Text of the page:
Archaeologists begin excavation and exploration of historic Chetradeikot


A team of archaeologists this week started excavation and exploration work at Chetradeikot in the municipality of Buddhabhoomi-10, Kapilvastu.

Archaeologists from the Department of Archaeology, Lumbini Development Trust and Durham University in the UK have started excavation work at Chetradeikot, a fort of historical and archaeological significance, using modern technological tools.

Trenches were dug at three different places within the fort premises according to a geophysical survey conducted in the area in 2020. The geophysical survey had revealed the existence of walls and ruins of temples or buildings.

Chetradeikot lies about a kilometer west of Tilaurakot, an ancient Shakya capital where Siddhartha Gautam spent his princely life before becoming the Buddha. It spans five bighas of land which come under the Department of Archaeology.

A trench 5m long and 1.5m wide was dug at the Chetradeikot premises for exploration. According to Himal Uprety, chief archaeologist of the Lumbini Development Trust, Indian archaeologist PC Mukherjee had unearthed the same spot in 1899 and recovered walls dating back to the 7th century.

“The place where Mukherjee excavated is also included in the project,” Uprety said. According to him, various goods like coals, bricks, metals and earth recovered during the excavation were collected for carbon dating.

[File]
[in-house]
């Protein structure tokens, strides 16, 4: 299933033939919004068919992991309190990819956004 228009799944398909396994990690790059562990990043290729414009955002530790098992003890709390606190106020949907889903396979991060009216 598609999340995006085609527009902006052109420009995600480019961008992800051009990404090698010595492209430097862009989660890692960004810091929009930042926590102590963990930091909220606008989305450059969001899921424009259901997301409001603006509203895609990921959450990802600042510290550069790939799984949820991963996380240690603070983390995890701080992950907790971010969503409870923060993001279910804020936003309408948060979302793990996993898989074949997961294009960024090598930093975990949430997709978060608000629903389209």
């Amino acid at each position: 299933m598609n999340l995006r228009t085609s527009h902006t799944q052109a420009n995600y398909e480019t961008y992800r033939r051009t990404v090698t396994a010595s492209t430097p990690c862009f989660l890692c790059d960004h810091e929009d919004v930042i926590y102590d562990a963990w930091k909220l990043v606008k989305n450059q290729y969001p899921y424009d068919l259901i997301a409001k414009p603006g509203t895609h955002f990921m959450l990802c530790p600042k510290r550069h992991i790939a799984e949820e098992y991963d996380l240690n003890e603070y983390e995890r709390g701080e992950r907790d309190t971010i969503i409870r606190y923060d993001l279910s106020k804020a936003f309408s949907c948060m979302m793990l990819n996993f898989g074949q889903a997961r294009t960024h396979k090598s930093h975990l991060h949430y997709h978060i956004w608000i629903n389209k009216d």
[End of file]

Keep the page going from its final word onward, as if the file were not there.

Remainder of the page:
The new excavations are expected to be helpful in determining the period and structures of ancient Chetradeikot.

“Chetradeikot is near the capital of Shakya, Tilaurakot. It may be a Shakya dynasty temple,” said archaeologist Basanta Bidari. According to him, Mukherjee’s report indicates that the ruins of two temples and three wells were recovered from Chetradeikot during his excavations in 1899.

“Several pieces of historical evidence have been recovered during the excavations of Tilaurakot and its surroundings. Evidence is also being collected from Chetradeikot which confirms its connection with historic Tilaurakot. The excavation and exploration work of Chetradeikot will be useful for put Tilaurakot on the UNESCO World Heritage List,” said archaeologist Ram Bahadur Kunwar, who is also head of the planning unit in the Department of Archaeology.

The Department of Archeology and the Lumbini Development Trust began excavating and exploring Tilaurakot and its surroundings in 2012.

Archaeologists believe that the excavations and exploration at Chetradeikot will be useful for the conservation and management of places related to Budhha. According to Kunwar, the goods recovered from the new excavation at Chetradeikot will be properly investigated.

A team of 28 people, including six archaeologists and students from Durham University, four archaeologists from the Department of Archaeology, two archaeologists from the Lumbini Development Trust, a Nepalese consultant and students from Lumbini Buddhist University, are involved in a month’s excavation work. .


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